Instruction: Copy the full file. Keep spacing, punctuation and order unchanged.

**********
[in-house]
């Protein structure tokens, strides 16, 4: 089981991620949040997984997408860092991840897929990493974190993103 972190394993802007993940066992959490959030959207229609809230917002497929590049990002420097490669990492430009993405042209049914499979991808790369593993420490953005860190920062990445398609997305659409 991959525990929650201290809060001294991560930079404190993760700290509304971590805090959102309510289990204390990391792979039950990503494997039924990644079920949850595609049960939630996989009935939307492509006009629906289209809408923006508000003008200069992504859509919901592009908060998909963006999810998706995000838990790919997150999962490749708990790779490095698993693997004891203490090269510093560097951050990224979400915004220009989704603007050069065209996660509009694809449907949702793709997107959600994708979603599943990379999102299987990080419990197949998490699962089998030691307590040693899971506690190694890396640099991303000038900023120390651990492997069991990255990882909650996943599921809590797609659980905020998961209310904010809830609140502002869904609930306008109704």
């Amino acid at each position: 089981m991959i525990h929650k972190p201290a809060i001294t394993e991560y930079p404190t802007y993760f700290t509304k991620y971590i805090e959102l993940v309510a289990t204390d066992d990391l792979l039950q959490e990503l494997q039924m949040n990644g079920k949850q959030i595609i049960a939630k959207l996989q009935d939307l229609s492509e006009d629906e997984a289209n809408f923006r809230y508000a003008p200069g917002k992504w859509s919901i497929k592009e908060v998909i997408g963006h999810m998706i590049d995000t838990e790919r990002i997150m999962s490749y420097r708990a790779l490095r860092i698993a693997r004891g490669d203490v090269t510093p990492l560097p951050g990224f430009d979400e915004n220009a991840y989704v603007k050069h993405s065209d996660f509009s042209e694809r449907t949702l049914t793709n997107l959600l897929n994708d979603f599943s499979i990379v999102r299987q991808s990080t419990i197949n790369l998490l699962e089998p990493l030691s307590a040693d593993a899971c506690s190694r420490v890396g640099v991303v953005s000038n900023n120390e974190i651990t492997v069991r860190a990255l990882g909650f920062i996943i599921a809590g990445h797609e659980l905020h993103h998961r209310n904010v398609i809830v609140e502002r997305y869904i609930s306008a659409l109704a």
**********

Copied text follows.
[in-house]
């Protein structure tokens, strides 16, 4: 089981991620949040997984997408860092991840897929990493974190993103 972190394993802007993940066992959490959030959207229609809230917002497929590049990002420097490669990492430009993405042209049914499979991808790369593993420490953005860190920062990445398609997305659409 991959525990929650201290809060001294991560930079404190993760700290509304971590805090959102309510289990204390990391792979039950990503494997039924990644079920949850595609049960939630996989009935939307492509006009629906289209809408923006508000003008200069992504859509919901592009908060998909963006999810998706995000838990790919997150999962490749708990790779490095698993693997004891203490090269510093560097951050990224979400915004220009989704603007050069065209996660509009694809449907949702793709997107959600994708979603599943990379999102299987990080419990197949998490699962089998030691307590040693899971506690190694890396640099991303000038900023120390651990492997069991990255990882909650996943599921809590797609659980905020998961209310904010809830609140502002869904609930306008109704």
């Amino acid at each position: 089981m991959i525990h929650k972190p201290a809060i001294t394993e991560y930079p404190t802007y993760f700290t509304k991620y971590i805090e959102l993940v309510a289990t204390d066992d990391l792979l039950q959490e990503l494997q039924m949040n990644g079920k949850q959030i595609i049960a939630k959207l996989q009935d939307l229609s492509e006009d629906e997984a289209n809408f923006r809230y508000a003008p200069g917002k992504w859509s919901i497929k592009e908060v998909i997408g963006h999810m998706i590049d995000t838990e790919r990002i997150m999962s490749y420097r708990a790779l490095r860092i698993a693997r004891g490669d203490v090269t510093p990492l560097p951050g990224f430009d979400e915004n220009a991840y989704v603007k050069h993405s065209d996660f509009s042209e694809r449907t949702l049914t793709n997107l959600l897929n994708d979603f599943s499979i990379v999102r299987q991808s990080t419990i197949n790369l998490l699962e089998p990493l030691s307590a040693d593993a899971c506690s190694r420490v890396g640099v991303v953005s000038n900023n120390e974190i651990t492997v069991r860190a990255l990882g909650f920062i996943i599921a809590g990445h797609e659980l905020h993103h998961r209310n904010v398609i809830v609140e502002r997305y869904i609930s306008a659409l109704a």